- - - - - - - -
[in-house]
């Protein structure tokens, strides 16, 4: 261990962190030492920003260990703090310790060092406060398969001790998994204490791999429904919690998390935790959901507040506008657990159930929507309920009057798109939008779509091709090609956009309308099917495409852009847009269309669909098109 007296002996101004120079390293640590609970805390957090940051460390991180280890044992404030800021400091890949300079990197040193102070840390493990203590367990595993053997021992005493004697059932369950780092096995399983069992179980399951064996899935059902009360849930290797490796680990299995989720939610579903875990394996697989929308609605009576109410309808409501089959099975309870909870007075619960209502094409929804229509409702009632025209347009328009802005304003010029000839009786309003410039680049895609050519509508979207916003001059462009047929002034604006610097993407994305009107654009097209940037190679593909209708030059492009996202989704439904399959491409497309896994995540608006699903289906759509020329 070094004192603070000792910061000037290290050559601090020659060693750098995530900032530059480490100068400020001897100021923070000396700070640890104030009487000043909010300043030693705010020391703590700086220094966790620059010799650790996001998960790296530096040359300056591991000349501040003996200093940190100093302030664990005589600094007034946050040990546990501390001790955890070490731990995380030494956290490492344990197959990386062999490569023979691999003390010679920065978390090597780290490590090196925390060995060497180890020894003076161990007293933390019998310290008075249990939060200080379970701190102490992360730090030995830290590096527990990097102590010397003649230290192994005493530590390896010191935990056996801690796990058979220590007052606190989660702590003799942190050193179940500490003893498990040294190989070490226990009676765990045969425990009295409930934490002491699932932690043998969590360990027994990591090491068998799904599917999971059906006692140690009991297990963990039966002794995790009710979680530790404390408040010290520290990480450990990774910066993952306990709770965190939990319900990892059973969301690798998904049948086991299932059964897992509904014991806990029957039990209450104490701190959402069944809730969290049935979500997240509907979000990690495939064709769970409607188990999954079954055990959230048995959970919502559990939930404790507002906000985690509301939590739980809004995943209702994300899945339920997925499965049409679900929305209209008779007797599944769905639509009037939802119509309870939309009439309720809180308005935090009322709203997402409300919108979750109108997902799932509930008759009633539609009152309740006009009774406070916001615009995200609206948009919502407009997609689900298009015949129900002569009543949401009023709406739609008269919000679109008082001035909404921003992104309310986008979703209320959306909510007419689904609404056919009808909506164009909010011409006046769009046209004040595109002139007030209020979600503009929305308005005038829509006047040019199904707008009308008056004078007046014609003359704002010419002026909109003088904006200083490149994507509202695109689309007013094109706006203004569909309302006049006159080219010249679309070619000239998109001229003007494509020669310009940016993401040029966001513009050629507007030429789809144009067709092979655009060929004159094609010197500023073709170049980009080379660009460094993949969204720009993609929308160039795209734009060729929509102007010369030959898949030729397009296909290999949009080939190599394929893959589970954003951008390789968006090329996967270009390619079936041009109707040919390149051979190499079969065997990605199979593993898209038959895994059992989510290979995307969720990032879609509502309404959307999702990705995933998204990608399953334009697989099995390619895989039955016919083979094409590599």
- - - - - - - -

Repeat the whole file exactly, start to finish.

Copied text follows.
[in-house]
């Protein structure tokens, strides 16, 4: 261990962190030492920003260990703090310790060092406060398969001790998994204490791999429904919690998390935790959901507040506008657990159930929507309920009057798109939008779509091709090609956009309308099917495409852009847009269309669909098109 007296002996101004120079390293640590609970805390957090940051460390991180280890044992404030800021400091890949300079990197040193102070840390493990203590367990595993053997021992005493004697059932369950780092096995399983069992179980399951064996899935059902009360849930290797490796680990299995989720939610579903875990394996697989929308609605009576109410309808409501089959099975309870909870007075619960209502094409929804229509409702009632025209347009328009802005304003010029000839009786309003410039680049895609050519509508979207916003001059462009047929002034604006610097993407994305009107654009097209940037190679593909209708030059492009996202989704439904399959491409497309896994995540608006699903289906759509020329 070094004192603070000792910061000037290290050559601090020659060693750098995530900032530059480490100068400020001897100021923070000396700070640890104030009487000043909010300043030693705010020391703590700086220094966790620059010799650790996001998960790296530096040359300056591991000349501040003996200093940190100093302030664990005589600094007034946050040990546990501390001790955890070490731990995380030494956290490492344990197959990386062999490569023979691999003390010679920065978390090597780290490590090196925390060995060497180890020894003076161990007293933390019998310290008075249990939060200080379970701190102490992360730090030995830290590096527990990097102590010397003649230290192994005493530590390896010191935990056996801690796990058979220590007052606190989660702590003799942190050193179940500490003893498990040294190989070490226990009676765990045969425990009295409930934490002491699932932690043998969590360990027994990591090491068998799904599917999971059906006692140690009991297990963990039966002794995790009710979680530790404390408040010290520290990480450990990774910066993952306990709770965190939990319900990892059973969301690798998904049948086991299932059964897992509904014991806990029957039990209450104490701190959402069944809730969290049935979500997240509907979000990690495939064709769970409607188990999954079954055990959230048995959970919502559990939930404790507002906000985690509301939590739980809004995943209702994300899945339920997925499965049409679900929305209209008779007797599944769905639509009037939802119509309870939309009439309720809180308005935090009322709203997402409300919108979750109108997902799932509930008759009633539609009152309740006009009774406070916001615009995200609206948009919502407009997609689900298009015949129900002569009543949401009023709406739609008269919000679109008082001035909404921003992104309310986008979703209320959306909510007419689904609404056919009808909506164009909010011409006046769009046209004040595109002139007030209020979600503009929305308005005038829509006047040019199904707008009308008056004078007046014609003359704002010419002026909109003088904006200083490149994507509202695109689309007013094109706006203004569909309302006049006159080219010249679309070619000239998109001229003007494509020669310009940016993401040029966001513009050629507007030429789809144009067709092979655009060929004159094609010197500023073709170049980009080379660009460094993949969204720009993609929308160039795209734009060729929509102007010369030959898949030729397009296909290999949009080939190599394929893959589970954003951008390789968006090329996967270009390619079936041009109707040919390149051979190499079969065997990605199979593993898209038959895994059992989510290979995307969720990032879609509502309404959307999702990705995933998204990608399953334009697989099995390619895989039955016919083979094409590599």